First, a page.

THE SHEPHERDS GLORIFIED AND PRAISED GOD FOR ALL THEY HEARD AND SAW. After these men had experienced the reality of the revelation revealed to them by the heavenly messenger, they were changed people. They realized they had been privileged to witness an event that was extraordinary and which had a spiritual content that they appreciated though they were far from being able to articulate its significance. The one thing they were capable of they did, however, and that was to express their gratitude and wonder at God's workings. And so they glorified and praised God for all they heard and saw. This was all that the Lord expected of them; he demanded no more than they were capable of. However little it seemed in their eyes it was quite enough for Him. Indeed, it was most pleasing to Him and justified them in His sight.
Their example is meant to encourage all of us who share the faith of these simple men in the newly born savior. We are privileged to know a great deal more about this child, notably that he is truly God as well as man. Yet we too are aware of our insignificance in this world and we ac-cept our lowly estate without complaint or apology. They knew they had been dignified by what they had been told and then were privileged to see with their own eyes. By our faith in the Lord Jesus, we inherit their witness as well as that of the prophets and patri-archs and wisdom teachers of the Old Testament, along with Mary and Joseph. Rupert of Deutz, the twelfth century Benedictine theologian, expressed this belief in a telling phrase:
All of Scripture was established, the law and the prophets, before God united into one the whole of Scripture, his entire Word in the womb of the Virgin. For the Virgin conceived in her mind before she gave birth by her body; she bore first through her mouth by prophesying, then by her womb in giving birth. Before blessed Zion brought forth his flesh, she gave birth through the mouth of the prophets to the one and same Christ, one and the same Word of God.
The faith of Mary, the Mother of God, was the fulfillment, in other words, of the prom-ises revealed to the patriarchs and prophets. Her faith then became the faith of the apos-tles and of countless numbers of men and women whobecame followers of the Lord Jesus. Among the first of these were counted these shepherds.
St. Luke gives us to understand that these rude men had been given an understanding of God's plan of salvation, in a rudimentary way. They became symbols of all those who would accept Christ as God's special envoy and are counted among those who enjoy God's favor. Later on in the Gospel the qualities that are found in the beneficiaries of such a surpassing grace are explicitlyenumerated and repeatedly recommended to us: the humble, the poor in spirit, the meek of heart who put their trust in God and not in the things of this world. A good deal of Jesus' preaching and example inculcated this fundamental lesson. The poor of spirit and the meek and humble of heart are those whom God chooses for his family. First among these is the Blessed Virgin Mary.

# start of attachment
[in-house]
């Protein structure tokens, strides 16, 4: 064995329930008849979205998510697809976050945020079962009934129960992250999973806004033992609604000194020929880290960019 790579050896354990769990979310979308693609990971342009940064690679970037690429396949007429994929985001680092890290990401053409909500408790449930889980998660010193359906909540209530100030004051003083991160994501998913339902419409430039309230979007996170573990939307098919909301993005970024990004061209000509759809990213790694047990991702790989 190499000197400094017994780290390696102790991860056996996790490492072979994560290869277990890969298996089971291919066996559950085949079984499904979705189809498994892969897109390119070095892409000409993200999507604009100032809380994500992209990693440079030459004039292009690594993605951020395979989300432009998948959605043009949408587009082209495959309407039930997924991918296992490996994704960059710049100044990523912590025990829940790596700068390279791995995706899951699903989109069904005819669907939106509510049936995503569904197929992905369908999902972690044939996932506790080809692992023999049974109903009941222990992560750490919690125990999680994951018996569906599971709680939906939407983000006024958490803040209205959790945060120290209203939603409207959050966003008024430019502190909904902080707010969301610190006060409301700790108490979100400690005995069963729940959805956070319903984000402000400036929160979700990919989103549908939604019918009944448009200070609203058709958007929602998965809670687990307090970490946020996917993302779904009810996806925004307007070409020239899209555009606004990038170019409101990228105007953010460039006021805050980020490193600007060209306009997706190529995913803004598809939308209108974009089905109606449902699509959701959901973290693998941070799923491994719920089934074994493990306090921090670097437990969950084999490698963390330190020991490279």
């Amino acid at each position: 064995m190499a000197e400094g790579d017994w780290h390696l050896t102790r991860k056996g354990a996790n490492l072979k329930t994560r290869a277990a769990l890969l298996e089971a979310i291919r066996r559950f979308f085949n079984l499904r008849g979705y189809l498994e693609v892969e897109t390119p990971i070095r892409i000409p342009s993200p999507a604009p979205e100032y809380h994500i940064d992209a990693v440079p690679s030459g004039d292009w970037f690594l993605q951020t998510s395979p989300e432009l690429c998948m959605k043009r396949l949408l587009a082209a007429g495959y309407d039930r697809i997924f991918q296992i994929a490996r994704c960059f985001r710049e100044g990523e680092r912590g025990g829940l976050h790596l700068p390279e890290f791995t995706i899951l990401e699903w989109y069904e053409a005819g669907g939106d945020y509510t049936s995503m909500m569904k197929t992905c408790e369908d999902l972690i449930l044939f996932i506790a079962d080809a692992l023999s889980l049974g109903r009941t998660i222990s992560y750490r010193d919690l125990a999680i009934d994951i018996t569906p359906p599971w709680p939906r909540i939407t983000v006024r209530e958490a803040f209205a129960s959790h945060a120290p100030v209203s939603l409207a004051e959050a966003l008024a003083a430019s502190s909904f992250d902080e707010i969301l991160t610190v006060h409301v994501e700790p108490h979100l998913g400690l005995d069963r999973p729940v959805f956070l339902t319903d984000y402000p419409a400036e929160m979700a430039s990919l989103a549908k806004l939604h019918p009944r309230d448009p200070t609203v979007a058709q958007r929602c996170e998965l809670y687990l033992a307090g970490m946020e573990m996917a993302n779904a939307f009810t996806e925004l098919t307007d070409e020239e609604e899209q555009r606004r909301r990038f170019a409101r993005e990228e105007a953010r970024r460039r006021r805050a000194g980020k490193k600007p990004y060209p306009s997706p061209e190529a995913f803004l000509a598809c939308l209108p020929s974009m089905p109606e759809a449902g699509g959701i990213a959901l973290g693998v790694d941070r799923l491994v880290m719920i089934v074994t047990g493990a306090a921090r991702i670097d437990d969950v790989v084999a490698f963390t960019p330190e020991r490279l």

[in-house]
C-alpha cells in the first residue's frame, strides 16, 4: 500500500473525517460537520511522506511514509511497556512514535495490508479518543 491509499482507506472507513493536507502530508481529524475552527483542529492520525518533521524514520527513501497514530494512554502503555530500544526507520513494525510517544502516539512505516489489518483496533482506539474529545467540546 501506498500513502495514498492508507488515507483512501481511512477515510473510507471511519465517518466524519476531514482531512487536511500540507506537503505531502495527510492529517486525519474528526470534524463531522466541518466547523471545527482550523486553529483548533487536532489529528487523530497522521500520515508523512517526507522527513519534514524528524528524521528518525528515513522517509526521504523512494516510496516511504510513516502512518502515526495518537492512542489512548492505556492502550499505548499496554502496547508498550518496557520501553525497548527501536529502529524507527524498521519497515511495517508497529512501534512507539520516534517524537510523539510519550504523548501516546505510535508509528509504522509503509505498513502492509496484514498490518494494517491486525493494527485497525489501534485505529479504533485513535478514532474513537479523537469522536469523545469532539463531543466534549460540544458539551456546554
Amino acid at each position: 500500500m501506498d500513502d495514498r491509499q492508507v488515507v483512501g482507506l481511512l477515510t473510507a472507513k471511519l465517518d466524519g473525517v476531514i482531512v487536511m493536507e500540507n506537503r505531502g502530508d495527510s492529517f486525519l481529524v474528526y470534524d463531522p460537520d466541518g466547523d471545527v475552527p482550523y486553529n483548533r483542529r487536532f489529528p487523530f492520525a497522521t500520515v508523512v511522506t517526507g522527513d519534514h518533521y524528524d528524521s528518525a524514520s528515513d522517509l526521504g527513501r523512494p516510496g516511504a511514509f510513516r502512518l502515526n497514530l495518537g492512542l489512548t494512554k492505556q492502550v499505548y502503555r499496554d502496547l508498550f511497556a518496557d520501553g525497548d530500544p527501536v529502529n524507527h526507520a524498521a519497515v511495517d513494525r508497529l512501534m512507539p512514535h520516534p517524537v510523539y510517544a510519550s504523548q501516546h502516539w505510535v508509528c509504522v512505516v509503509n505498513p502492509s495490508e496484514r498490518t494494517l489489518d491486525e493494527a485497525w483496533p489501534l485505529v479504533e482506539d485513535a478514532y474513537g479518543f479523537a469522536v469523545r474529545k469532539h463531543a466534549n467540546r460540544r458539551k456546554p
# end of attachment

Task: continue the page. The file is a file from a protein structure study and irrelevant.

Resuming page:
Mary became the Mother of God and, at the foot of the cross was made the Mother of the Church by fidelity, her faith and her humility. She revealed these dispositions in her canticle of thanksgiving shortly after conceiving the Word in her womb. My soul magni-fies the Lord, my spirit rejoices in God, my Savior. For he has looked upon the lowliness of his servant.
Mary has been elevated above all other creatures through becoming mother of the Word who is the Son of God. Her trust in God and her awareness of his transcendent greatness led to her profound humility of heart and made her acceptable and pleasing to Him. She above all others understood how greatly the Word of God emptied himself in taking flesh of her. It was this understanding of God's loving condescension that measured her own sense of nothingness. The very height of her privileges made her all the more aware that she owed her all to Him.
May our celebration of her chief honor today as Mother of God deepen our gratitude to our Lord for his Incarnation and birth in the flesh. As we offer this Eucharist for the salvation of all people for whom Christ shed his blood on Calvary, let us join our prayer with confidence to hers. For she is one of us, and is given to us as our mother that we might the more confidently approach the all pure God, as sharing somehow in her purity and faith. And may our lives prove worthy of the trust God shows us in giving us himself in this Eucharist, and in giving us the right to claim his mother as our own.a
Abbot John Eudes Bamberger
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